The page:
Understanding the condition of your wood surface before you strip is important
because not all decks need to have the previous coating removed. If you're lightening
the opacity (from a solid to a semi-transparent finish, for example) or making a
dramatic color change, then stripping is required. The same is true if the surface
has experienced extreme weathering, and cracking or blistering of the previous coating
All other types of surface reconditioning can be accomplished with either
Cabot® Problem-Solver® Wood Cleaner or
Problem-Solver Wood Brightener. Use Problem-Solver
Wood Cleaner to remove mildew stains and give the new top coat a clean substrate to adhere to.
For more cleaning power, use Problem-Solver Wood Brightener to remove old/gray wood fiber,
tannin and rust stains.
2. Remove the coating.
Once you've determined that the coating needs to be removed, apply
Cabot Problem-Solver Wood Stripper.
Use it on decks, steps and furniture, as well as vertical surfaces like fences and siding.
Liberally apply the stripper to dry surface and let it stand for 15 minutes. Next, rinse the
surface with a garden hose or, for best results, use a pressure washer. The entire surface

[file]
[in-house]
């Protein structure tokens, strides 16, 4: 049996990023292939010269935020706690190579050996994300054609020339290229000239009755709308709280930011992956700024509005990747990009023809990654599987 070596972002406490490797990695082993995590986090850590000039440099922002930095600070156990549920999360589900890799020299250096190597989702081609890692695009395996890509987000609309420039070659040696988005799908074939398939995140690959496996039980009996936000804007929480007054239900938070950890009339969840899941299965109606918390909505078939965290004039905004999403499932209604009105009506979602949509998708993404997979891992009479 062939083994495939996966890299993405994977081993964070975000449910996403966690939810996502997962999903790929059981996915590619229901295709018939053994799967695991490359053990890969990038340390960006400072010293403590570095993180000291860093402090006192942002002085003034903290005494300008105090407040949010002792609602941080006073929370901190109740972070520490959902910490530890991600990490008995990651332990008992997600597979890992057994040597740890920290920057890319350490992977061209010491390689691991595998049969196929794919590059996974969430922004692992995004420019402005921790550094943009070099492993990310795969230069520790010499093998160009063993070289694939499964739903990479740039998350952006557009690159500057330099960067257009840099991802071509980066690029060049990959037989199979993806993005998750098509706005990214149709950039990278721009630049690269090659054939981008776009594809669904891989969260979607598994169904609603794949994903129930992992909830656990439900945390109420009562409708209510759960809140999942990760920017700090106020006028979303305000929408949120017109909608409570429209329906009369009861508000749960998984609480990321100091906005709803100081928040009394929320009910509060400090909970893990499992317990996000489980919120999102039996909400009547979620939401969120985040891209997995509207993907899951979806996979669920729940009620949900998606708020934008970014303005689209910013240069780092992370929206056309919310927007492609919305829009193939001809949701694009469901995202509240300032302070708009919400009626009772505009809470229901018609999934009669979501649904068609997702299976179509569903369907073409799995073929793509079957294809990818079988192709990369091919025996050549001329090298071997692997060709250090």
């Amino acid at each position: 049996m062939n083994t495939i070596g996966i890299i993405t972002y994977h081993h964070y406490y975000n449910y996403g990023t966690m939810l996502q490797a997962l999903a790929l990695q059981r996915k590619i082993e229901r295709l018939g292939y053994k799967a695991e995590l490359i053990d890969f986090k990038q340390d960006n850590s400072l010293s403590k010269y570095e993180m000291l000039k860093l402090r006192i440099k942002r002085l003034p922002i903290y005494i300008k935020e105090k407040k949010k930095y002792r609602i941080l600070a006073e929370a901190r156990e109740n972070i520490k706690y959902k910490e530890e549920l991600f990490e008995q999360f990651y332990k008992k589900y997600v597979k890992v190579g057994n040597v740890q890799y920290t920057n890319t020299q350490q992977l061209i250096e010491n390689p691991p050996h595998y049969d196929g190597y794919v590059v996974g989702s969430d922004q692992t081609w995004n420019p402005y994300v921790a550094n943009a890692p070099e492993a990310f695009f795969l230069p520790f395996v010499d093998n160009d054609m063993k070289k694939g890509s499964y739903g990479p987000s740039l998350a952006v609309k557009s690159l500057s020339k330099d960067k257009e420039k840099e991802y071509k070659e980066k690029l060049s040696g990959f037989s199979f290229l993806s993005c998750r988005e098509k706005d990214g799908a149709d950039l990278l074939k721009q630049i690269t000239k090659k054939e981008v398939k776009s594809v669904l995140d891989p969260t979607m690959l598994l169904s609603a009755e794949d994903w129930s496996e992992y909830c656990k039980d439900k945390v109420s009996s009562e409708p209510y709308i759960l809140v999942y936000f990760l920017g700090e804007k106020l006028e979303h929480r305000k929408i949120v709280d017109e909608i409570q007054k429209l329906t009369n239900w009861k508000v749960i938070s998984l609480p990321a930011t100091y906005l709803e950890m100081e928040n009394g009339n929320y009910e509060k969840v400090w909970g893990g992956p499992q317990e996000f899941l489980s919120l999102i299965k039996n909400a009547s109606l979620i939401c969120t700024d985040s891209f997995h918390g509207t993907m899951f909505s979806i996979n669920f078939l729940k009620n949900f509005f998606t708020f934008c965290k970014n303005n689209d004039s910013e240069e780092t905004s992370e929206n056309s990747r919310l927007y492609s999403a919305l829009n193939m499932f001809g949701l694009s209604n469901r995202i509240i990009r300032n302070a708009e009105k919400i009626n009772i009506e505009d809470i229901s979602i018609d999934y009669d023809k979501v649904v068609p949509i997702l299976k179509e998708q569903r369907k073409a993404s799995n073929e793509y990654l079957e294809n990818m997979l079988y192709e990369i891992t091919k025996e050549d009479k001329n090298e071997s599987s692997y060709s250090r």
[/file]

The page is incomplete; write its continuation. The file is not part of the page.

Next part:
must then be neutralized with Problem-Solver Wood Brightener, which is included with the
kit of stripper. Depending on the thickness of previous coats, multiple applications of the
wood stripper may be necessary to completely remove them from the surface.
3. Touch up.
Once the surface is completely dry, inspect it for any rough areas. Sand them smooth if it's a
deck project. It's also important to ensure complete coating removal prior to applying another
top coat to your project.
Computer screens and printers vary in how colors are displayed, so the colors you see may not
match the paint's actual color. In addition, the actual and perceived color of applied stain
may be affected by factors such as wood absorption rates, application techniques, and the
wood's natural color and grain tones.